Yesterday, my good friend and makeup artist Jessica shared a link to the portpholio of a graphic designer.
The pictures in the portfolio were all on faces and beauty, and you could roll over them to see what they looked like before digital magic was performed.
Well I was kind of shocked when I saw the difference. Of course, I know Photoshop rules these days - hey, I use it myself at work. And I also enjoy looking at pretty editorial pictures even though I know they were digitally treated.
But Jessica had a point: if the eyeliner or blush are digitally corrected, then the makeup artist can hardly claim this look to be their work.
Using special effects and getting rid of flaws is one thing, but touching up the makeup is another. It reminded me of some experience I had a long time ago at a makeup counter. Back then Lancôme had just launched their famous Juicy Tubes. (Yes, I'm that old, let it go). I asked the SA for the pretty cherry color that the model was wearing on the promo picture.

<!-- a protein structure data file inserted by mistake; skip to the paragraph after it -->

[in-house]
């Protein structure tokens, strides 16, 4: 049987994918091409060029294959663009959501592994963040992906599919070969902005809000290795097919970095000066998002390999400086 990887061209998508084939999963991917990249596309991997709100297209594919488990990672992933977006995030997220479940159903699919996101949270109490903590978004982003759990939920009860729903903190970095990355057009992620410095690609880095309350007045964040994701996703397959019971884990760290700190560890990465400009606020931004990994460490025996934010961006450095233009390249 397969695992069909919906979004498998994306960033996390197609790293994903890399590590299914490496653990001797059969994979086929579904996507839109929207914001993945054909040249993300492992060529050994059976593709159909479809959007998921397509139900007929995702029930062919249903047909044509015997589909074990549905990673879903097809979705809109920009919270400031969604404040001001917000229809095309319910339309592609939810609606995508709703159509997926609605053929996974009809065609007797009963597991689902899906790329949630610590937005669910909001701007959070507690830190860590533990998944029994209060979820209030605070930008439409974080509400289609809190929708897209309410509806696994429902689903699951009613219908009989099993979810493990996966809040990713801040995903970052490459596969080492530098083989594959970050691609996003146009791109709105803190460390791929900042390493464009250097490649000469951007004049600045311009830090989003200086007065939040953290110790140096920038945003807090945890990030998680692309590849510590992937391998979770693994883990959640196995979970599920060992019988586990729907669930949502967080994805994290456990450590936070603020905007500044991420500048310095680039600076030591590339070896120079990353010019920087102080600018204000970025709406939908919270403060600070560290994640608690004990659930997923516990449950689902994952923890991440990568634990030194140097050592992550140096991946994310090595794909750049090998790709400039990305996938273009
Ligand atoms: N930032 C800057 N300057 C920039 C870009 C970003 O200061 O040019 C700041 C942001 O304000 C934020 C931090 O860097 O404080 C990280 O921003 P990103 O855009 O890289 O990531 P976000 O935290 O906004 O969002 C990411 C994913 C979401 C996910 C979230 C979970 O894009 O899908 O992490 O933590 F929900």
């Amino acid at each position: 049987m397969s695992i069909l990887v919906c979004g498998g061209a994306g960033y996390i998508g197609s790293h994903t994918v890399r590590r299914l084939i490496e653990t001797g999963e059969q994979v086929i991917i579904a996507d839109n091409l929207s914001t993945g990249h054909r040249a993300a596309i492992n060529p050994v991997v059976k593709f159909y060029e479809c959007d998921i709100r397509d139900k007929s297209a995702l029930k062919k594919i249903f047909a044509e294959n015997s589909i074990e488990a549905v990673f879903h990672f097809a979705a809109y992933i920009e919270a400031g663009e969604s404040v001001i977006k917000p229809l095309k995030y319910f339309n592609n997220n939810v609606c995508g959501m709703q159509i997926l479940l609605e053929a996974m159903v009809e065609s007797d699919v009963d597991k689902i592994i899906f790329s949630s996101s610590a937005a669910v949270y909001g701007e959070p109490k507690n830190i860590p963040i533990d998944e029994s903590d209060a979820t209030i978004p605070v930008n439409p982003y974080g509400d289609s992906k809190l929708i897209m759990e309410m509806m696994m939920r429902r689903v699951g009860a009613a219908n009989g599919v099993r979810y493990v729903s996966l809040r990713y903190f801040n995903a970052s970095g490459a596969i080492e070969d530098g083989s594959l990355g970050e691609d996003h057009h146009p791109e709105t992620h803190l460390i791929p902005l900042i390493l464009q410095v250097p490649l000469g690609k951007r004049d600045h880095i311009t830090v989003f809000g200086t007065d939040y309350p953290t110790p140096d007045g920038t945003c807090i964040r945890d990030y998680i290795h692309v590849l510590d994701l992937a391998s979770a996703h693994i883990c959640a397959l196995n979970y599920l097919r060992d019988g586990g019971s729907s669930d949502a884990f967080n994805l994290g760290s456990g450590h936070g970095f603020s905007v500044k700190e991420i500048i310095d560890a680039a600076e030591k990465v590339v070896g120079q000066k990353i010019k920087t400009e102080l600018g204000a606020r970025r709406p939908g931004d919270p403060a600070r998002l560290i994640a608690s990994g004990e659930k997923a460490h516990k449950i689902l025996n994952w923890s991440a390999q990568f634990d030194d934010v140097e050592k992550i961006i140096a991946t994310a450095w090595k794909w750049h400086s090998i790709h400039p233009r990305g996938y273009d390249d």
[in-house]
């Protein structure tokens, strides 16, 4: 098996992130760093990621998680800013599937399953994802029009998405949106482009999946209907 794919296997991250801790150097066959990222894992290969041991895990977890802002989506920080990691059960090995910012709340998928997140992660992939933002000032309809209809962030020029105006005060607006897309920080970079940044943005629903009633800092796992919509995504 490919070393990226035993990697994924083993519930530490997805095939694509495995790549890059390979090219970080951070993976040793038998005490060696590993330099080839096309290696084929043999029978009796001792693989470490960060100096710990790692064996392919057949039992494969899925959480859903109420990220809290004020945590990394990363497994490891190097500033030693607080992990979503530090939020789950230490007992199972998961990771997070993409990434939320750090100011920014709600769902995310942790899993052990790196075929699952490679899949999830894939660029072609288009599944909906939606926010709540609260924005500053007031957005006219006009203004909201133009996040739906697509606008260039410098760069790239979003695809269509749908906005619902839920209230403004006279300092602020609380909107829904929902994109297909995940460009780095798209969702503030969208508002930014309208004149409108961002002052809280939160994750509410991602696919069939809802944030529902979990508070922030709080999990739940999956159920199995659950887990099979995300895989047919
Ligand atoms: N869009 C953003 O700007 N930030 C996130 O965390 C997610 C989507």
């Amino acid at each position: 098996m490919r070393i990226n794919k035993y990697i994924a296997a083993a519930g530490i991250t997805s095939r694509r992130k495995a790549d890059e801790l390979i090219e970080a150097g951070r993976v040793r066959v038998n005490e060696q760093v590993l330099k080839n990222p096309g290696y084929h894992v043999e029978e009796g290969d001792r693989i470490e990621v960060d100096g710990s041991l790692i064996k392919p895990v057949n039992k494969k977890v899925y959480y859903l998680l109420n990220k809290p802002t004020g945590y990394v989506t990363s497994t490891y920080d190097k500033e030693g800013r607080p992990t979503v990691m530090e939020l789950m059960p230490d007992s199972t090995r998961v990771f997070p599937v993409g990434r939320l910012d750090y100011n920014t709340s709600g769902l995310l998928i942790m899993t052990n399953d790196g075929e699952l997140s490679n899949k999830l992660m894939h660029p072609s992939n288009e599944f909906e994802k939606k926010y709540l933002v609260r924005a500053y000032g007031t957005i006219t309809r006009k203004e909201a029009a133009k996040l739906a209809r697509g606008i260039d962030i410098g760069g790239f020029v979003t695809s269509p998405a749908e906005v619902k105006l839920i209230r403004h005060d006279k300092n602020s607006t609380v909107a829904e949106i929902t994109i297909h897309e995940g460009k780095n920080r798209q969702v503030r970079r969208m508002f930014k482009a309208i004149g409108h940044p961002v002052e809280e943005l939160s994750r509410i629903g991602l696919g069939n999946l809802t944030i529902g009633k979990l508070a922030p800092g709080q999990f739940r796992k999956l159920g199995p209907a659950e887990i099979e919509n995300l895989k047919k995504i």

"That color doesn't exist", she told me.
"But it's on the promo picture!" I protested.
"Well, she said, they mix different products for her makeup, and then touch up the pictures. So that exact color doesn't exist in the range".
As far as I am concerned, they can touch up flaws as much as they want, I don't care, I like to look at the pretty pictures.
But alterate the product the picture is selling is a big no-no. Don't touch up the lipstick color, or don't make the foundation look luminous when it's matte. (Oh and before someone reminds me I didn't touch this subject: don't add falsies to the model in mascara ads. They're so obvious that they're ridiculous on top of misleading).
Do not change the product. OK? OK.